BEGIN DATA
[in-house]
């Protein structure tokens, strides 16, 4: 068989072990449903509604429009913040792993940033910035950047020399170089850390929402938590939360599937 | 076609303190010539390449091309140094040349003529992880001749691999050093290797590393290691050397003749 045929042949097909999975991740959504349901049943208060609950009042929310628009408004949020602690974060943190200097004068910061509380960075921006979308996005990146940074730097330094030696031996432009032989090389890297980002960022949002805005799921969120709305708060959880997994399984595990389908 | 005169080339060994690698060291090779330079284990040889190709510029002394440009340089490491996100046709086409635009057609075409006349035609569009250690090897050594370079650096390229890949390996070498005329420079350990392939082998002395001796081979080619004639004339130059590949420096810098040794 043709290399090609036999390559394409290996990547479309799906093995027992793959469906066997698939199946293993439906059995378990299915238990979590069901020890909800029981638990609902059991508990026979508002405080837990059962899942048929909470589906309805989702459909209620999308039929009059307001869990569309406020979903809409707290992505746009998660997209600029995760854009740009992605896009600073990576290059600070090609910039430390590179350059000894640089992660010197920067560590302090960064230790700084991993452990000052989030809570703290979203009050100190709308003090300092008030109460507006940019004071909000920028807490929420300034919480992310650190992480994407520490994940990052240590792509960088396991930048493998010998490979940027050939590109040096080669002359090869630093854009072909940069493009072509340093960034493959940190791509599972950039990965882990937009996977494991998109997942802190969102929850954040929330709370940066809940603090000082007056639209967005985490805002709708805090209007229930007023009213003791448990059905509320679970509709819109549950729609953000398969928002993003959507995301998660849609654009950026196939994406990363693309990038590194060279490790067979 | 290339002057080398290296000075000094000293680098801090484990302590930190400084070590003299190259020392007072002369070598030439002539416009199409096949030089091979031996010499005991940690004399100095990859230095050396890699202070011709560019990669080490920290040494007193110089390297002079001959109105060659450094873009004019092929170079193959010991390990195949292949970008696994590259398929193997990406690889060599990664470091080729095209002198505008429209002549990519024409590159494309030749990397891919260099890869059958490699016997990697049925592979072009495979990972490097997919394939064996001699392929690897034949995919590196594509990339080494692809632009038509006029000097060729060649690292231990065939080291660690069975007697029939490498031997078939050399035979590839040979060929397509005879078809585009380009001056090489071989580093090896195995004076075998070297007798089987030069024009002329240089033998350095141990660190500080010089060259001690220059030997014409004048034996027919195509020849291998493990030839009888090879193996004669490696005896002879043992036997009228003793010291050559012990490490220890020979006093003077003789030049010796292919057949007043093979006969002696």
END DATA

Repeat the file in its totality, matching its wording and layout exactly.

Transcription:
[in-house]
């Protein structure tokens, strides 16, 4: 068989072990449903509604429009913040792993940033910035950047020399170089850390929402938590939360599937 | 076609303190010539390449091309140094040349003529992880001749691999050093290797590393290691050397003749 045929042949097909999975991740959504349901049943208060609950009042929310628009408004949020602690974060943190200097004068910061509380960075921006979308996005990146940074730097330094030696031996432009032989090389890297980002960022949002805005799921969120709305708060959880997994399984595990389908 | 005169080339060994690698060291090779330079284990040889190709510029002394440009340089490491996100046709086409635009057609075409006349035609569009250690090897050594370079650096390229890949390996070498005329420079350990392939082998002395001796081979080619004639004339130059590949420096810098040794 043709290399090609036999390559394409290996990547479309799906093995027992793959469906066997698939199946293993439906059995378990299915238990979590069901020890909800029981638990609902059991508990026979508002405080837990059962899942048929909470589906309805989702459909209620999308039929009059307001869990569309406020979903809409707290992505746009998660997209600029995760854009740009992605896009600073990576290059600070090609910039430390590179350059000894640089992660010197920067560590302090960064230790700084991993452990000052989030809570703290979203009050100190709308003090300092008030109460507006940019004071909000920028807490929420300034919480992310650190992480994407520490994940990052240590792509960088396991930048493998010998490979940027050939590109040096080669002359090869630093854009072909940069493009072509340093960034493959940190791509599972950039990965882990937009996977494991998109997942802190969102929850954040929330709370940066809940603090000082007056639209967005985490805002709708805090209007229930007023009213003791448990059905509320679970509709819109549950729609953000398969928002993003959507995301998660849609654009950026196939994406990363693309990038590194060279490790067979 | 290339002057080398290296000075000094000293680098801090484990302590930190400084070590003299190259020392007072002369070598030439002539416009199409096949030089091979031996010499005991940690004399100095990859230095050396890699202070011709560019990669080490920290040494007193110089390297002079001959109105060659450094873009004019092929170079193959010991390990195949292949970008696994590259398929193997990406690889060599990664470091080729095209002198505008429209002549990519024409590159494309030749990397891919260099890869059958490699016997990697049925592979072009495979990972490097997919394939064996001699392929690897034949995919590196594509990339080494692809632009038509006029000097060729060649690292231990065939080291660690069975007697029939490498031997078939050399035979590839040979060929397509005879078809585009380009001056090489071989580093090896195995004076075998070297007798089987030069024009002329240089033998350095141990660190500080010089060259001690220059030997014409004048034996027919195509020849291998493990030839009888090879193996004669490696005896002879043992036997009228003793010291050559012990490490220890020979006093003077003789030049010796292919057949007043093979006969002696």